So...What Does A Speech Language Pathologist Do Anyway?

What does a Speech Pathologist do? The better question is...

...what don't they do.

I'll try not to be too exhaustive here, but it will help you understand why there is a shortage of SLPs.

What SLPs Do?


If you have ever asked an SLP what their job responsibilities are, and they have a couple of minutes to tell you,

...it might take a while.


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A common misconception is that Speech Pathologists only teach children how to say sounds correctly. 

While this is true, it is only one of the many things we do do. 

What about your do do? Sorry, I couldn't resist.

The role of a Speech Language Pathologist is to: 

  1. Evaluate

  2. Diagnose

  3. Treat

...communication disorders for children and adults with:

  • Articulation disorders

  • Auditory Processing disorders

  • Developmental delay

  • English language learners (or ELL)

  • Hearing loss


And that's just the beginning! We can also serve individuals with:

  • Autism Spectrum Disorder (or ASD)

  • Apraxia of Speech

  • Cochlear Implants

  • Learning Disorders/Learning Disabilities

  • Pervasive Developmental Disorder (or PDD)

  • Speech Muscle Weakness (also known as Dysarthria)

  • Sensory Integration Disorder


Furthermore...we help both young and old who have or have had:

  • Voice Disorders

  • A laryngectomy

  • Feeding Disorders

  • Accent Reduction/Modification needs

  • Cleft Lip or Cleft Palate

  • Swallowing Disorders (also known as Dysphagia)

  • Syndromes like Down, Asperger, and Craniofacial

  • Neurological Disorders such as Cerebral Palsy

  • Alternative and Augmentative Communication (or AAC)

  • Diseases like Alzheimer's, Dementia, Parkinson's etc.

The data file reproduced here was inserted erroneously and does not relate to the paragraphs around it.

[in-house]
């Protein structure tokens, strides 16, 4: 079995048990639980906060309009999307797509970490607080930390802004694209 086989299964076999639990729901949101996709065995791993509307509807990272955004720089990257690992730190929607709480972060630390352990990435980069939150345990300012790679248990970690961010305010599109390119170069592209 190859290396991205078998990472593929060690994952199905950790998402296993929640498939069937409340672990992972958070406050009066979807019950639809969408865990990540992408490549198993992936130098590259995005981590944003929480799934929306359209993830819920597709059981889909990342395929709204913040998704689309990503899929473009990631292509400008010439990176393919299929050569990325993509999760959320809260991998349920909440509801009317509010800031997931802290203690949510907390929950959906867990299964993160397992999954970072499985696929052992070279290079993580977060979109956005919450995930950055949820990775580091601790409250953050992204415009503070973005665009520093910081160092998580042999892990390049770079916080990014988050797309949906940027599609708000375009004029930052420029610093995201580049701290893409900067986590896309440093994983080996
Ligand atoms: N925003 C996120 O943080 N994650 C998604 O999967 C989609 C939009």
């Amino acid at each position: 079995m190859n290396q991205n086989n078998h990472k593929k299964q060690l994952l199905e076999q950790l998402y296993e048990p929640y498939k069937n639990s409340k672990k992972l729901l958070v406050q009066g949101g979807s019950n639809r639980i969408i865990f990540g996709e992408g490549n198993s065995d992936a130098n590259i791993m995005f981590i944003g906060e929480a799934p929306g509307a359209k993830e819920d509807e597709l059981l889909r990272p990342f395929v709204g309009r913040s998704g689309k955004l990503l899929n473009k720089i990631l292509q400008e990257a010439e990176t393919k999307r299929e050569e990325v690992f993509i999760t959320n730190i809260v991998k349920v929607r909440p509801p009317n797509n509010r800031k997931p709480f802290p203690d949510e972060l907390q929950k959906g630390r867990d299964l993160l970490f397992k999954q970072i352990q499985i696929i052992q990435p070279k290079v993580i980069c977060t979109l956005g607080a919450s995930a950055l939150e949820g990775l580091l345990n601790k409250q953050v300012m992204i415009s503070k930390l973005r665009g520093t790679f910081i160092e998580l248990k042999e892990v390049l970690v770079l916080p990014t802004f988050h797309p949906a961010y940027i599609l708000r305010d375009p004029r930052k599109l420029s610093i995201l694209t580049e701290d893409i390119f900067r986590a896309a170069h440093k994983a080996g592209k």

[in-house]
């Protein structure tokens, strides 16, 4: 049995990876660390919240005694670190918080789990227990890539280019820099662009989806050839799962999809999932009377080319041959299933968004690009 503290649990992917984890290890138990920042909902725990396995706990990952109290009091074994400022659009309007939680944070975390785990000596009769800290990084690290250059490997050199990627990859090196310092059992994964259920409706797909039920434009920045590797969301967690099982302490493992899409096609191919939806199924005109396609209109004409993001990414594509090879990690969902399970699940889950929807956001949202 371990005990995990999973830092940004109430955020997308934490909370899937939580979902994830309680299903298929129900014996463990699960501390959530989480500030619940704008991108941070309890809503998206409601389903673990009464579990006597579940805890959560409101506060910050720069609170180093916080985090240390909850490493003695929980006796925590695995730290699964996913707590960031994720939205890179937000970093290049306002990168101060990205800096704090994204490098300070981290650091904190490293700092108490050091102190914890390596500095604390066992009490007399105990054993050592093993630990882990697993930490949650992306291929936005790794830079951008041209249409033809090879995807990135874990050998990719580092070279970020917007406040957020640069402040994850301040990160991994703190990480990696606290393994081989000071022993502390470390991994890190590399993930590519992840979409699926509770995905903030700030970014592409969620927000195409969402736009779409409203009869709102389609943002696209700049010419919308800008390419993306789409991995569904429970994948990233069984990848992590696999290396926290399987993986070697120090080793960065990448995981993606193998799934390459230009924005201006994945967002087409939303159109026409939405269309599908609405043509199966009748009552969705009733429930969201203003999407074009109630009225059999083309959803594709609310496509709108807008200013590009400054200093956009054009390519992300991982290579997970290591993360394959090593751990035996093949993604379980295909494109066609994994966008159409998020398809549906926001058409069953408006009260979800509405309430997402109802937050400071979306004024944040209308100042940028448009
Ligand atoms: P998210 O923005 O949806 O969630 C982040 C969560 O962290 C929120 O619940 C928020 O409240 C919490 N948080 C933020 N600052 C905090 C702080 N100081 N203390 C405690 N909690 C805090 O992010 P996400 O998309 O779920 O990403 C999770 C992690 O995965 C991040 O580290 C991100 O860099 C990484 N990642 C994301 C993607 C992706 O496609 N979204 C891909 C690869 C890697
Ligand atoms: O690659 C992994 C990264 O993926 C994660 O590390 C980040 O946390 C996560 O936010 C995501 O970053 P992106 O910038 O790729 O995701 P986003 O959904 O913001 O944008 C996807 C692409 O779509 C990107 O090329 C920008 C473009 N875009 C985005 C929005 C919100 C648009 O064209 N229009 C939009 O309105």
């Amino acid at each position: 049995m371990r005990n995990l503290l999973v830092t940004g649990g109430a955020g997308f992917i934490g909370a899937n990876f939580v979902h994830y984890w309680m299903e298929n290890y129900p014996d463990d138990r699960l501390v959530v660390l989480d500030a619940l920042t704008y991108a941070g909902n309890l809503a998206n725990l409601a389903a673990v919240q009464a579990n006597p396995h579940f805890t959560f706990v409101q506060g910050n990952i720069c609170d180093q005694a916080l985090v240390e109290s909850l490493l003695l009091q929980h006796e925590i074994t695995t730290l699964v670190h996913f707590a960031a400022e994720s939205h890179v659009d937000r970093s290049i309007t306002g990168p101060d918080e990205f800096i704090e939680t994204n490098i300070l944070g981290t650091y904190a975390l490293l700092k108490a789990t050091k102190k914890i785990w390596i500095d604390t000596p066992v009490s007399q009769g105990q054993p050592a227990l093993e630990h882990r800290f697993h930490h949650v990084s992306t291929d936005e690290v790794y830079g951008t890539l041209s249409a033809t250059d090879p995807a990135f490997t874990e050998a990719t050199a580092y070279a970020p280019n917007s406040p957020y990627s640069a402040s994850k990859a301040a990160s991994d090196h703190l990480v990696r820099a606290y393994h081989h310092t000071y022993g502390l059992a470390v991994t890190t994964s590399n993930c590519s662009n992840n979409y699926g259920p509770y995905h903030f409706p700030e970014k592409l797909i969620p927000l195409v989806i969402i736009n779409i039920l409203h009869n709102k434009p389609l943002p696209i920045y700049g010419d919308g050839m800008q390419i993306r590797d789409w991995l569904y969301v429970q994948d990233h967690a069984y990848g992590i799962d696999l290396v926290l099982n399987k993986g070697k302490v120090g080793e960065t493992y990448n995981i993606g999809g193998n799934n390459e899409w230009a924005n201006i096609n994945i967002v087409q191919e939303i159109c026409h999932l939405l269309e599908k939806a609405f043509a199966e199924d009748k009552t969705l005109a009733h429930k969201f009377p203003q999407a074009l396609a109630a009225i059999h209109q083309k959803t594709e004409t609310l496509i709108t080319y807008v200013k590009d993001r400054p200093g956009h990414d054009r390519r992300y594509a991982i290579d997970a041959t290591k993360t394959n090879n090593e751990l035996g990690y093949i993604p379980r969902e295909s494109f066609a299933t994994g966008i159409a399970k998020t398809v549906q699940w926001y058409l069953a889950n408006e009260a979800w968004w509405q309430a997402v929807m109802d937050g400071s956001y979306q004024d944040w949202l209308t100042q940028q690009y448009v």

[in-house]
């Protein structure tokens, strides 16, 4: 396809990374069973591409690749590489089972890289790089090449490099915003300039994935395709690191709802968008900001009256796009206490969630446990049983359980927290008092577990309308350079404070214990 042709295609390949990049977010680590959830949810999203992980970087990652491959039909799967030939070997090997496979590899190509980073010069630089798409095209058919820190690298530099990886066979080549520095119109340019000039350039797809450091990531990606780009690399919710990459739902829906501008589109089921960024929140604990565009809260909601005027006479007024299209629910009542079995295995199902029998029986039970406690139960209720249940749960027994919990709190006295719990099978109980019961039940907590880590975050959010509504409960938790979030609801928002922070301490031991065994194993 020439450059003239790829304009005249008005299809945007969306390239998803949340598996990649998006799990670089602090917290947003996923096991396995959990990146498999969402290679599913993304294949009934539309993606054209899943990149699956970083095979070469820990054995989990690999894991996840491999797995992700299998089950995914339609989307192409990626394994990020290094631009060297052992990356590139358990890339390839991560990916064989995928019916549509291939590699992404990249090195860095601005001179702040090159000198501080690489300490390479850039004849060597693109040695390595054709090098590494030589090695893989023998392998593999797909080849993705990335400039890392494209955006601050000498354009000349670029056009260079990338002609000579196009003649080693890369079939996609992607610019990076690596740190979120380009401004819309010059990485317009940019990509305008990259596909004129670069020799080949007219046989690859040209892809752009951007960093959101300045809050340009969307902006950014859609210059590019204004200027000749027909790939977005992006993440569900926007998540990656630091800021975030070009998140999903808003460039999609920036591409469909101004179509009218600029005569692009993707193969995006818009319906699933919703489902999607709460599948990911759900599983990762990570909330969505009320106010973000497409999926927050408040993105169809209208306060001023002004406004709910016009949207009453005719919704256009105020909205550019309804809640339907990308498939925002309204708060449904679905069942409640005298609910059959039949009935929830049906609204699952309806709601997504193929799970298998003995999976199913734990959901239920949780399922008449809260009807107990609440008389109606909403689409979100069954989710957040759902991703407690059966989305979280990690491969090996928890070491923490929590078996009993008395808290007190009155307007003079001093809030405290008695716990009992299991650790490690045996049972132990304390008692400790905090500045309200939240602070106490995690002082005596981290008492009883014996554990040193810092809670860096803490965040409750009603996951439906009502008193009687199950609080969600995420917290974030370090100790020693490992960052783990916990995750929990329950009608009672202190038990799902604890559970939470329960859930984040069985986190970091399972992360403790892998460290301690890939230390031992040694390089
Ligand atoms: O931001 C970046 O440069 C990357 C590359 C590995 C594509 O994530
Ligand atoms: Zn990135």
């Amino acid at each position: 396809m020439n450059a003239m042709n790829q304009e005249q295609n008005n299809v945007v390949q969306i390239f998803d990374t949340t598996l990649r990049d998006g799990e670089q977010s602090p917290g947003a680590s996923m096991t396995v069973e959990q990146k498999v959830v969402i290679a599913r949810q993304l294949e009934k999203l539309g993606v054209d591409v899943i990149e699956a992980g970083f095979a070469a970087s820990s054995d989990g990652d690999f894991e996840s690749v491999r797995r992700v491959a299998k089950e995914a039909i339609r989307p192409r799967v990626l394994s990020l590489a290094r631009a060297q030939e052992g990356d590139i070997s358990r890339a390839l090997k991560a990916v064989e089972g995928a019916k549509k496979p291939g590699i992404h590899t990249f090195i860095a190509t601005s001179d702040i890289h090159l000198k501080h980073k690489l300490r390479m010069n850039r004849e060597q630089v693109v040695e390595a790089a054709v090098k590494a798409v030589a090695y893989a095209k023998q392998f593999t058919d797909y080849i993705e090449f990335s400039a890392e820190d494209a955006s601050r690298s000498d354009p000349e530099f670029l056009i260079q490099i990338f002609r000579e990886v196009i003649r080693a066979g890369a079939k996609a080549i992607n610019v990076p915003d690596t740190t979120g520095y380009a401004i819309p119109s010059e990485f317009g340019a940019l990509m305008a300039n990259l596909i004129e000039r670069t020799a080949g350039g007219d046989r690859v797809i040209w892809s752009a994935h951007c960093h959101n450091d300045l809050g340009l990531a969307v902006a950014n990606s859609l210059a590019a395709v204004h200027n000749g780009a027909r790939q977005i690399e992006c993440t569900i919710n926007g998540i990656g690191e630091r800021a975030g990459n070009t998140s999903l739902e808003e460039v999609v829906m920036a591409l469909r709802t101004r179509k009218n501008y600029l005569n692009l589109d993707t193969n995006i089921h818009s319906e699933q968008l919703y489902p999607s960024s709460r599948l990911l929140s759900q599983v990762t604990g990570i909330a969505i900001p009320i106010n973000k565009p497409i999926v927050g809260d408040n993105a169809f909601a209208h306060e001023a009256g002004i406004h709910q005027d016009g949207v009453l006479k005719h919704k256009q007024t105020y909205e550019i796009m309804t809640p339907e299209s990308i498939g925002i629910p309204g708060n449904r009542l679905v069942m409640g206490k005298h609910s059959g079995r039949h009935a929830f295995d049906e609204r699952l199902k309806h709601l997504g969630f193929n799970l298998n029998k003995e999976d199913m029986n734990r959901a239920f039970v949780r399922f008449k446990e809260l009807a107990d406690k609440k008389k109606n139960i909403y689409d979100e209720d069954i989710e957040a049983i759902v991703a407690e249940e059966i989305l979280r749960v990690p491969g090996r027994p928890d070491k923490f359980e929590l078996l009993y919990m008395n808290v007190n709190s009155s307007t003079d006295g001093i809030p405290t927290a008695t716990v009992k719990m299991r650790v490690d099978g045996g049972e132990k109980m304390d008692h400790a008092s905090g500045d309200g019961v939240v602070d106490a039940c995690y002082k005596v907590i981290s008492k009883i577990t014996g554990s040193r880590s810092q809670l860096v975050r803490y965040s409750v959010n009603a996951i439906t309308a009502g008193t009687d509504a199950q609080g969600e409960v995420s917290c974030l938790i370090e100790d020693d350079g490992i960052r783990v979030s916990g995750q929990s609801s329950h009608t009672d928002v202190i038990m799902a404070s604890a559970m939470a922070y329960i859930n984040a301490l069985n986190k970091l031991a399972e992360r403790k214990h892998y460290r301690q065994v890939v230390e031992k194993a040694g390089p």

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Whew! I hope I didn't leave anything out. 

Anyway, I mention all of this to show you the people and communication disorders a Speech Language Pathologist might work with.

If any of this sounds interesting, you could consider becoming an SLP yourself.

You must earn a Master's Degree in Speech Language Pathology to do so.

The required courses for a Bachelor's and Master's Degree are diverse and demanding.

What Other Professionals Do SLPs Work With?


SLPs work with many professionals and specialists from other disciplines including but not limited to:

  • Occupational Therapists

  • Physical Therapists

  • Pediatricians

  • Psychologists

  • Audiologists

  • Ear, Nose, and Throat Doctors

  • Pediatric and Regular Dentists

  • Orthodontists

  • General and Special Education Teachers

  • Behavior Specialists

  • Lactation Specialists

  • Nutritionists

  • Social Workers

  • Healthcare Administrators


Didn't know I made bullets for a living did you?


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An important aspect of being an SLP is working well with others.

Since SLPs work in many different settings we strive to collaborate with members of other disciplines.

One term that is used for this is Interdisciplinary Care. 

When people from different disciplines work together to help a family who has a specific problem, everyone becomes a member of that "team".

In an ideal situation the Parent or Caregiver should be the head of the team and every specialist on the team should work toward meeting their goal(s).

Are you curious about how much money an SLP makes?

Summing It All Up


The bottom line is that SLPs...

  • are in high demand

  • get to work with children and adults

  • can get a job just about anywhere

  • have a variety of places they can work

  • have great flexibility due to high demand


The Bureau of Labor Statistics reported that the need for Speech Language Pathologist's is supposed to increase 19% by 2018.

If you enjoy helping people and would like the flexibility to choose where and how much you work this might be the right field for you.

I hope this information has given you some things to think about.

If you are looking for an SLP, you can check for them by city and state

All Speech Pathologists on these lists will be certified and have their Certificate of Clinical Competence. Why is this important?



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